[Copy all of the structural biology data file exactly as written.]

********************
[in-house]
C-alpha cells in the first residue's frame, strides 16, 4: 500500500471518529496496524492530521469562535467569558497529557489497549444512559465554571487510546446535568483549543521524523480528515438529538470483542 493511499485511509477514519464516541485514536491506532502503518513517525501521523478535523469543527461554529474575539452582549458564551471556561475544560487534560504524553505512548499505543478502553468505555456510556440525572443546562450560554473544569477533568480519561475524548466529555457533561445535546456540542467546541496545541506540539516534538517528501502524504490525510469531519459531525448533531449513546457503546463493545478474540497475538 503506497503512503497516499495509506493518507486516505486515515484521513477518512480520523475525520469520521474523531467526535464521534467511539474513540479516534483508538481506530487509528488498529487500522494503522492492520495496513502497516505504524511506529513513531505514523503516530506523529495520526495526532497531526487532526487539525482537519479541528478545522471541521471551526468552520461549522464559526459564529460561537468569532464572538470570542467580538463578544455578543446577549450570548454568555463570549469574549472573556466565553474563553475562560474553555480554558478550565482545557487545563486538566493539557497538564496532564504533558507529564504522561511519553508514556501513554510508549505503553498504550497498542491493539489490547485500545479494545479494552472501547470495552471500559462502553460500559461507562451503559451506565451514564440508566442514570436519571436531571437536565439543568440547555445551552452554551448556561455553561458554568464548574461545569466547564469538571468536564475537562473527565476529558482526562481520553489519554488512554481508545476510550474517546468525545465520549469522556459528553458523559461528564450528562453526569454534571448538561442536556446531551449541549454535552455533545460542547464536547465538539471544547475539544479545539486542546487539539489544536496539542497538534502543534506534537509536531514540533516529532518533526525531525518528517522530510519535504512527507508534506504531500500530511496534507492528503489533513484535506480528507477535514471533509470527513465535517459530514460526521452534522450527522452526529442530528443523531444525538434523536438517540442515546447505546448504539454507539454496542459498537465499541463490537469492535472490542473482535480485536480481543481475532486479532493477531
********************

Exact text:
[in-house]
C-alpha cells in the first residue's frame, strides 16, 4: 500500500471518529496496524492530521469562535467569558497529557489497549444512559465554571487510546446535568483549543521524523480528515438529538470483542 493511499485511509477514519464516541485514536491506532502503518513517525501521523478535523469543527461554529474575539452582549458564551471556561475544560487534560504524553505512548499505543478502553468505555456510556440525572443546562450560554473544569477533568480519561475524548466529555457533561445535546456540542467546541496545541506540539516534538517528501502524504490525510469531519459531525448533531449513546457503546463493545478474540497475538 503506497503512503497516499495509506493518507486516505486515515484521513477518512480520523475525520469520521474523531467526535464521534467511539474513540479516534483508538481506530487509528488498529487500522494503522492492520495496513502497516505504524511506529513513531505514523503516530506523529495520526495526532497531526487532526487539525482537519479541528478545522471541521471551526468552520461549522464559526459564529460561537468569532464572538470570542467580538463578544455578543446577549450570548454568555463570549469574549472573556466565553474563553475562560474553555480554558478550565482545557487545563486538566493539557497538564496532564504533558507529564504522561511519553508514556501513554510508549505503553498504550497498542491493539489490547485500545479494545479494552472501547470495552471500559462502553460500559461507562451503559451506565451514564440508566442514570436519571436531571437536565439543568440547555445551552452554551448556561455553561458554568464548574461545569466547564469538571468536564475537562473527565476529558482526562481520553489519554488512554481508545476510550474517546468525545465520549469522556459528553458523559461528564450528562453526569454534571448538561442536556446531551449541549454535552455533545460542547464536547465538539471544547475539544479545539486542546487539539489544536496539542497538534502543534506534537509536531514540533516529532518533526525531525518528517522530510519535504512527507508534506504531500500530511496534507492528503489533513484535506480528507477535514471533509470527513465535517459530514460526521452534522450527522452526529442530528443523531444525538434523536438517540442515546447505546448504539454507539454496542459498537465499541463490537469492535472490542473482535480485536480481543481475532486479532493477531